GAO, testing, and real problems
This is from the press release about the GAO report found on Senator Landrieu's website:
"By June 1, the GAO told Sen. Landrieu, the Corps plans to have completed reinstallation of 40 pump systems that have each been tested for 45 minutes to two hours."
Two hours?!? 45 minutes?!? Are they serious?
The most recent test, at Orleans Avenue on Tuesday, May 15, 2007, only went for less than an hour. Why is the media, our government officials - hell, anyone else but me - not noticing the tremendous disconnect between these dog-and-pony shows the Corps is putting on and what is really needed to determine if the pumps work?
These pumps and drive units may need to run for somewhere between 12 and 24 hours during a storm. Remember that the original factory testing called for full performance testing. Then that was downgraded to a five hour endurance-and-reliability (E/R) test for the drive units only, with no performance testing for the pumps themselves. Then that was downgraded to a three hour E/R test. And by the end of the testing (according to the complete batch of inspection reports I got via FOIA recently) , some drive units were being sent to the field after just 45 minutes of testing. Only a tiny handful of the pump units were verified as meeting the specifications for flow and head.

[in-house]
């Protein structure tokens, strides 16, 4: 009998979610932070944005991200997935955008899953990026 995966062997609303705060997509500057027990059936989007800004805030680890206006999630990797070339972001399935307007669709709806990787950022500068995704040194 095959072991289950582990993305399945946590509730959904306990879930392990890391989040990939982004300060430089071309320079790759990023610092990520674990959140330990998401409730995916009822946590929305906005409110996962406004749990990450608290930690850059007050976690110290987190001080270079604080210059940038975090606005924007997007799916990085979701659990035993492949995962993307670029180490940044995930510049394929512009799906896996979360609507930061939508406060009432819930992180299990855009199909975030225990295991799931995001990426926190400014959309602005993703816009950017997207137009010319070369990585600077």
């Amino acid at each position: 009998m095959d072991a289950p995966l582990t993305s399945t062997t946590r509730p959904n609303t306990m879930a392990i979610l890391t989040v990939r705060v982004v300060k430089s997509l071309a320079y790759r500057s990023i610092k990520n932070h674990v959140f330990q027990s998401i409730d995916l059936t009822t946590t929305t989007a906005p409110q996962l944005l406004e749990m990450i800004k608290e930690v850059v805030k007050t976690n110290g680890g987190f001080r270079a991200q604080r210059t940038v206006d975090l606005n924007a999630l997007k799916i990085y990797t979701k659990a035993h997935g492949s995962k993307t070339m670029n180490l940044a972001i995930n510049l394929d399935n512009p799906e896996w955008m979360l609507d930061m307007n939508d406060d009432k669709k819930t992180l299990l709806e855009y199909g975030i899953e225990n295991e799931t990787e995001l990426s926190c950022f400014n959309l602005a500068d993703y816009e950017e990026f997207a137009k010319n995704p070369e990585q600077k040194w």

Shockingly, one of the findings in the GAO investigation is that the Corps has been making up testing requirements as they go along. It's shocking because it seems they continue to do so to this very day, and are actually using the latest batch of tests as a defense that they're now doing the right thing. It's up-is-down thinking, and so brazen in its attempt to flim-flam the public and policymakers that I can't believe it. Why are these systems not being run for legitimate amounts of time? How can we be sure that they will work as designed if they haven't been tested under the conditions they are likely to see?
I understand that due to canal levels, it's impossible to run the entire systems (i.e. five or six pumps at a time) simultaneously for an extended period. However, there is no excuse - NO EXCUSE - for not running each individual drive-and-pump combination for a real world length of time. The Corps is continuing - to this day - to leave us in jeopardy of pump failure.